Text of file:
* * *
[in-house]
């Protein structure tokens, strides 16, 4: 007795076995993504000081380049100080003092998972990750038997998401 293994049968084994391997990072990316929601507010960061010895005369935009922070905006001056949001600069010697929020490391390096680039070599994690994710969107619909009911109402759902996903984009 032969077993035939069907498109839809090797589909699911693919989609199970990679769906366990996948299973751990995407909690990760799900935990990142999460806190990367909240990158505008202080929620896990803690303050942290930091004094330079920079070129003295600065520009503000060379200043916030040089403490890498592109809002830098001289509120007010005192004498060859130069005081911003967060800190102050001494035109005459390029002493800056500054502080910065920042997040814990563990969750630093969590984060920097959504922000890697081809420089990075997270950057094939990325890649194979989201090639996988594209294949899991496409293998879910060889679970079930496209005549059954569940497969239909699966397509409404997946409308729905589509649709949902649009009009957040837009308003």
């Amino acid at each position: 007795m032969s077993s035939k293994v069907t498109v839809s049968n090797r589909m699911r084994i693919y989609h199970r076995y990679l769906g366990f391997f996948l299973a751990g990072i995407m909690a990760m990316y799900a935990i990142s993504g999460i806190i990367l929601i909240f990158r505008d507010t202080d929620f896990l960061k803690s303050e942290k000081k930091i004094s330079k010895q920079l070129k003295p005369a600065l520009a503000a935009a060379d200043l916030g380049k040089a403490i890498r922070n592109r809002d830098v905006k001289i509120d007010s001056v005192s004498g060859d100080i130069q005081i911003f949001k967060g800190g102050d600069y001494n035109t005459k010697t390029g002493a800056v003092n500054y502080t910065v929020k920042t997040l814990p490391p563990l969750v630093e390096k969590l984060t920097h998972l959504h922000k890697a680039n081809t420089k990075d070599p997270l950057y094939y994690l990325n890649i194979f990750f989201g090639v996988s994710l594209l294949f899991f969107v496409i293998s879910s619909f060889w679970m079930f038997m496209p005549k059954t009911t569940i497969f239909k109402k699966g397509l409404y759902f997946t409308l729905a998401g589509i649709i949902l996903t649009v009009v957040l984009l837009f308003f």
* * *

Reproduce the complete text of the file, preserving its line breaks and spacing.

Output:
[in-house]
């Protein structure tokens, strides 16, 4: 007795076995993504000081380049100080003092998972990750038997998401 293994049968084994391997990072990316929601507010960061010895005369935009922070905006001056949001600069010697929020490391390096680039070599994690994710969107619909009911109402759902996903984009 032969077993035939069907498109839809090797589909699911693919989609199970990679769906366990996948299973751990995407909690990760799900935990990142999460806190990367909240990158505008202080929620896990803690303050942290930091004094330079920079070129003295600065520009503000060379200043916030040089403490890498592109809002830098001289509120007010005192004498060859130069005081911003967060800190102050001494035109005459390029002493800056500054502080910065920042997040814990563990969750630093969590984060920097959504922000890697081809420089990075997270950057094939990325890649194979989201090639996988594209294949899991496409293998879910060889679970079930496209005549059954569940497969239909699966397509409404997946409308729905589509649709949902649009009009957040837009308003």
């Amino acid at each position: 007795m032969s077993s035939k293994v069907t498109v839809s049968n090797r589909m699911r084994i693919y989609h199970r076995y990679l769906g366990f391997f996948l299973a751990g990072i995407m909690a990760m990316y799900a935990i990142s993504g999460i806190i990367l929601i909240f990158r505008d507010t202080d929620f896990l960061k803690s303050e942290k000081k930091i004094s330079k010895q920079l070129k003295p005369a600065l520009a503000a935009a060379d200043l916030g380049k040089a403490i890498r922070n592109r809002d830098v905006k001289i509120d007010s001056v005192s004498g060859d100080i130069q005081i911003f949001k967060g800190g102050d600069y001494n035109t005459k010697t390029g002493a800056v003092n500054y502080t910065v929020k920042t997040l814990p490391p563990l969750v630093e390096k969590l984060t920097h998972l959504h922000k890697a680039n081809t420089k990075d070599p997270l950057y094939y994690l990325n890649i194979f990750f989201g090639v996988s994710l594209l294949f899991f969107v496409i293998s879910s619909f060889w679970m079930f038997m496209p005549k059954t009911t569940i497969f239909k109402k699966g397509l409404y759902f997946t409308l729905a998401g589509i649709i949902l996903t649009v009009v957040l984009l837009f308003f």